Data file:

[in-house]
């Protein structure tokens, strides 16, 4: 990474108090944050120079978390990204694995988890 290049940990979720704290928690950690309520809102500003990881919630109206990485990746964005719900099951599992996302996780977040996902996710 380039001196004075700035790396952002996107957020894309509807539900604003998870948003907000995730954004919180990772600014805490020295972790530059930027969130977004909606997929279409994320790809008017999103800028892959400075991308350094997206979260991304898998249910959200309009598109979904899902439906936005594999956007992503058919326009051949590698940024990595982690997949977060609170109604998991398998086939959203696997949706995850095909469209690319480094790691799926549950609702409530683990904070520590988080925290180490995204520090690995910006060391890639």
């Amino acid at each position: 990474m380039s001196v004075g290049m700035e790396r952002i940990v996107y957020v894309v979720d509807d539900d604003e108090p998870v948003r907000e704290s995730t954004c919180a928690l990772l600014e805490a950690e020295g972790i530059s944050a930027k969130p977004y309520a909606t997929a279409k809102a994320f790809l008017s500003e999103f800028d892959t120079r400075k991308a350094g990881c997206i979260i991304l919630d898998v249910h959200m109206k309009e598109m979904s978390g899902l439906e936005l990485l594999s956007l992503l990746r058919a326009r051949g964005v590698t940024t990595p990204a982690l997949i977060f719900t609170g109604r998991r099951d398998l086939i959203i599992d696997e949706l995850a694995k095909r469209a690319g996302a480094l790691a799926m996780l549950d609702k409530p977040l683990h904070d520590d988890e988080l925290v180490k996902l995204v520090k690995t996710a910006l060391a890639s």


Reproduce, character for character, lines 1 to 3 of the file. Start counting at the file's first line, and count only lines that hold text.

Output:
[in-house]
């Protein structure tokens, strides 16, 4: 990474108090944050120079978390990204694995988890 290049940990979720704290928690950690309520809102500003990881919630109206990485990746964005719900099951599992996302996780977040996902996710 380039001196004075700035790396952002996107957020894309509807539900604003998870948003907000995730954004919180990772600014805490020295972790530059930027969130977004909606997929279409994320790809008017999103800028892959400075991308350094997206979260991304898998249910959200309009598109979904899902439906936005594999956007992503058919326009051949590698940024990595982690997949977060609170109604998991398998086939959203696997949706995850095909469209690319480094790691799926549950609702409530683990904070520590988080925290180490995204520090690995910006060391890639």
């Amino acid at each position: 990474m380039s001196v004075g290049m700035e790396r952002i940990v996107y957020v894309v979720d509807d539900d604003e108090p998870v948003r907000e704290s995730t954004c919180a928690l990772l600014e805490a950690e020295g972790i530059s944050a930027k969130p977004y309520a909606t997929a279409k809102a994320f790809l008017s500003e999103f800028d892959t120079r400075k991308a350094g990881c997206i979260i991304l919630d898998v249910h959200m109206k309009e598109m979904s978390g899902l439906e936005l990485l594999s956007l992503l990746r058919a326009r051949g964005v590698t940024t990595p990204a982690l997949i977060f719900t609170g109604r998991r099951d398998l086939i959203i599992d696997e949706l995850a694995k095909r469209a690319g996302a480094l790691a799926m996780l549950d609702k409530p977040l683990h904070d520590d988890e988080l925290v180490k996902l995204v520090k690995t996710a910006l060391a890639s």